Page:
FRIDAY, APRIL 05TH

Deadnate @ 16:00 at Atlas

Time to kick things off properly at this year’s Royal Metal Fest with a strong upcoming band. Deadnate is fairly new in the scene having only released one EP of progressive metal, but the band isn’t really visibly still in the infancy phase. The sound is pretty great and the playing incredibly tight ranging from tapped guitar riffs, odd time signatures and raging screams growls from both guitarists. It’s technical but still has an organic quality to it, but the technicality of the songs themselves luckily doesn’t keep the band from headbanging wildly and putting on a show which can happen all too often for this type of gig. So not really a lot to complain about here, am I right? Well my main gripe with the show stems from the music itself, which is blatantly heavily inspired by Gojira right from the yelled vocal style, heavy use of tapping, pick scrapes, open chords, even the drumming eerily resembles the legend himself Mario Duplantier. Being a massive Gojira fan myself though, I am not going to give them too much shit when it’s at least a very competent imitation of one of my favourite bands. The last two tracks definitely impresses the most and really shows off the clear technical talent the band possess, with razor sharp playing and fantastic melodic writing, from the two finger tapping of that intro in “Black Lung” (giving some nods to “Born in Winter” by Gojira), to the instrumental mellow jam of “Concrete Flood” where the bass guitar gets some warranted focus as he joins in on the tapping fun. Despite my criticisms when it comes to their overt use of influence from other bands, I would happily watch this band again and actually think they could grow into a prime Danish heavy musical act, capable of making shockwaves through the industry, if they manage to find a stronger identity that they can truly call their own. [7] KW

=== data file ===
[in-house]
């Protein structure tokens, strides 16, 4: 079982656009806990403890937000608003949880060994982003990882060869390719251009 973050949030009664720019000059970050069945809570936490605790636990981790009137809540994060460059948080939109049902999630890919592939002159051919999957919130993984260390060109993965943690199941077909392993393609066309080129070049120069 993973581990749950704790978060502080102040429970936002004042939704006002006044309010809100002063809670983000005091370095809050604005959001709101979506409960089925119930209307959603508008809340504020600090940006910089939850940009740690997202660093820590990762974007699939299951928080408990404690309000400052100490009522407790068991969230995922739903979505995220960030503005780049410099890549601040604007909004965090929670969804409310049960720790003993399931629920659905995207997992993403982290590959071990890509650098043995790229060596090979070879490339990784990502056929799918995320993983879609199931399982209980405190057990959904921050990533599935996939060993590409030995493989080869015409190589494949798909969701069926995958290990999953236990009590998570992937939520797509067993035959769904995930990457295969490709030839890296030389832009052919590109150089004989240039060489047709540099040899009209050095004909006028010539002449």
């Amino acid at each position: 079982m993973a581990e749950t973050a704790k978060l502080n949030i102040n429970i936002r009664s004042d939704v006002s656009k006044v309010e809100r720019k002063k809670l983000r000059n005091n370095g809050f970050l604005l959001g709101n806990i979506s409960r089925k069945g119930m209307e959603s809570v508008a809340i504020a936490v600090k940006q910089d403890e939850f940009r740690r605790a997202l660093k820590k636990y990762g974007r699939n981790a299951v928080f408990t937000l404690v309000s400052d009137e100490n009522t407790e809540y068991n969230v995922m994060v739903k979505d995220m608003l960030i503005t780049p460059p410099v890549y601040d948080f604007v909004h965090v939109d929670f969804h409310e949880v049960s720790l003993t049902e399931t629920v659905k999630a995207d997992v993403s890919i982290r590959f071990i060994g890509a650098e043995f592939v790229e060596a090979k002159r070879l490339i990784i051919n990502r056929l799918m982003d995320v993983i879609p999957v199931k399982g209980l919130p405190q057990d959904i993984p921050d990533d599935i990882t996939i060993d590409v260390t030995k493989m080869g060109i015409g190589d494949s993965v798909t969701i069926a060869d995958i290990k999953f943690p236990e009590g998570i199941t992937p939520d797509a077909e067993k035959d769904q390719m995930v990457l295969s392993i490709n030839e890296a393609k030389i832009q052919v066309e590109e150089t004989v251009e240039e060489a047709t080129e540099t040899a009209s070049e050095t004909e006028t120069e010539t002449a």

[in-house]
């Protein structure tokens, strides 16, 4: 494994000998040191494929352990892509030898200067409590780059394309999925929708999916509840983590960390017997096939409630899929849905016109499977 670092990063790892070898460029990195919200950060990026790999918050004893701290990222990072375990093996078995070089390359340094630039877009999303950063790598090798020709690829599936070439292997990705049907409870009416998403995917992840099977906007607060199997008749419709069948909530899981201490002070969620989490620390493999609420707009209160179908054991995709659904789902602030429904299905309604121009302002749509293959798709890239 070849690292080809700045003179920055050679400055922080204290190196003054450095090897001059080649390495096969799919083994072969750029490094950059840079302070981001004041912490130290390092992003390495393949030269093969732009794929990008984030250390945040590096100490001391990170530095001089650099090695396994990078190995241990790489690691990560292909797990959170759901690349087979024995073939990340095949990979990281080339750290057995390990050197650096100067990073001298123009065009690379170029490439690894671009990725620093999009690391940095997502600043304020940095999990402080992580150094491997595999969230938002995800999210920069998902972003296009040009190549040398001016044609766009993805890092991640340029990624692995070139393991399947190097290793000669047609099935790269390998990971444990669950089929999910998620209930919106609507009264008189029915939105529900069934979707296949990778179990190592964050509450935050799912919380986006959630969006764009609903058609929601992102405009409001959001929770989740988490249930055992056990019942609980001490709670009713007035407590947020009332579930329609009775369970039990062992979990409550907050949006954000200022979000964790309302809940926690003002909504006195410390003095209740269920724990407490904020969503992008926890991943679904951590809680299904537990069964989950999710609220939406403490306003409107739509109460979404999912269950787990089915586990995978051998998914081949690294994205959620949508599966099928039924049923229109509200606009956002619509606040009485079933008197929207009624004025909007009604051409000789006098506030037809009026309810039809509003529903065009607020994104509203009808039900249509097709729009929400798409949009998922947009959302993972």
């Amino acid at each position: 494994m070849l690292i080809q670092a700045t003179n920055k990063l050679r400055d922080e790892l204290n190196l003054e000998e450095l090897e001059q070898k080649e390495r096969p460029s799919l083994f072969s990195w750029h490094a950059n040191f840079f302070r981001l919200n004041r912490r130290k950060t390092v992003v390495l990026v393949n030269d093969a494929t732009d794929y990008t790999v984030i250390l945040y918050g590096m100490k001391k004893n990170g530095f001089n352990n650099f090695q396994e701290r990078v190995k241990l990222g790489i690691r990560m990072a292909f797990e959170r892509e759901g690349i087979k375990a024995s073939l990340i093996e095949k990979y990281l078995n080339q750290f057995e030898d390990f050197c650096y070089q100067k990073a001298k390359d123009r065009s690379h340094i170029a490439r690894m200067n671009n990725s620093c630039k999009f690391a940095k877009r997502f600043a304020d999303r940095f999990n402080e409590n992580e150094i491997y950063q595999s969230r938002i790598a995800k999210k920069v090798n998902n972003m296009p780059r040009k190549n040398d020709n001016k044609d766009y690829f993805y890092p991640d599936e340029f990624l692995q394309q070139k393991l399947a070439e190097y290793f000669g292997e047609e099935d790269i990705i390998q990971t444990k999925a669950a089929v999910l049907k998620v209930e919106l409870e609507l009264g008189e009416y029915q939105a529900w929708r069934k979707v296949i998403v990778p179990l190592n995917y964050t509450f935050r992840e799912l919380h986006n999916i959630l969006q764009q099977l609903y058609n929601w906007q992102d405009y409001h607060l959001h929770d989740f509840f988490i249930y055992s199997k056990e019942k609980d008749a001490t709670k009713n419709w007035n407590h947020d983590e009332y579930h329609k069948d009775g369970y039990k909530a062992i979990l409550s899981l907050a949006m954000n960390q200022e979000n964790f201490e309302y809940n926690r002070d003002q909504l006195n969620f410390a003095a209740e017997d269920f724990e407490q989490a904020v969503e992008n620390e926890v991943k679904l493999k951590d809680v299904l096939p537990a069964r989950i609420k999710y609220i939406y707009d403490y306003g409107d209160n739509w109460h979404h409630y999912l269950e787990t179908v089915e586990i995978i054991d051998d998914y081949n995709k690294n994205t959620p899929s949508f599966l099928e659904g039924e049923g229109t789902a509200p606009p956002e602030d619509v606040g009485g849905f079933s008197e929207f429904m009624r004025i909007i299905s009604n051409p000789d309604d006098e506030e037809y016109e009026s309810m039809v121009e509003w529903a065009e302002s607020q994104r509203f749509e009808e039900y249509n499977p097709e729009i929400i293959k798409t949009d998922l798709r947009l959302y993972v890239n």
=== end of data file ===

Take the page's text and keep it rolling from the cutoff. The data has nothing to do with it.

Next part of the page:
The Interbeing @ 16:45 at VoxHall

Yikes, there are not a lot of people present here before one of Denmark industrial metal powerhouses and a personal favourite of mine. I think it might be a combination of the early slot and the general crowd of the festival being more into the older school types of metal, but already out of the gate it’s a bit awkward to see Voxhall’s moderately large stage housing only about 30 people. A sci-fi horror ambient intro starts with a professional lighting setup that follows along with the creepy sounds as the band walks on to moderate cheer, before culminating into the fantastic djenty opener “Spiral into Existence” from their newest album. The sound is decent and the band don’t seem fazed by the low turnout. Frontman Dara’s signature high pitched screams are monstrous as always, and the siren filled banger of “Deceptive Signal” really shows off new clean vocalist/guitarist Andreas Bjerno’s chops who has filled in perfectly for the band, providing some solid and convincing vocals during the earworm of a chorus ”I revitalize, summoned by the opaque!”

Drummer Kristoffer Egefelt seems to be having some trouble with his drumset with a cymbal stack trying to escape him and some stick fumbling, but he gets over the trouble fairly quickly and bangs out some more syncopated grooves. The room has filled a bit more as their newest song “Depressor” is blasted out, but the chorus in this song just hasn’t really caught my attention yet, and I really think The Interbeing shines when interplaying the brutal grooves with soaring choruses. And that’s actually a gripe I have with the setlist generally, all the bangers from their debut album have been left out in favor of some of the less than stellar cuts from the newest one. I’d much rather have seen “Tongue of the Soiled”, “Face Deletion” and “Shadow Drift” than the drawn out outro of “Purge the Deviant” and the forgettable chorus of “Pinnacle of the Strain”, and at one point I wonder if they’re even going to play any of their older stuff. Right by the end my wish is fulfilled with what could be considered their classic “Pulse within the Paradox” which is performed with the fierce energy I expect from the band. Unfortunately, the shows ends up being one of my least favourite of theirs out of the numerous times I’ve seen them, mainly due to a weak setlist in my opinion, technical problems and small turnout. Bjerno did convince me thoroughly that he’s a perfect fit for the band though, so I don’t think the band will slow down anytime soon, and the show was still pretty good for what it’s worth. [7] KW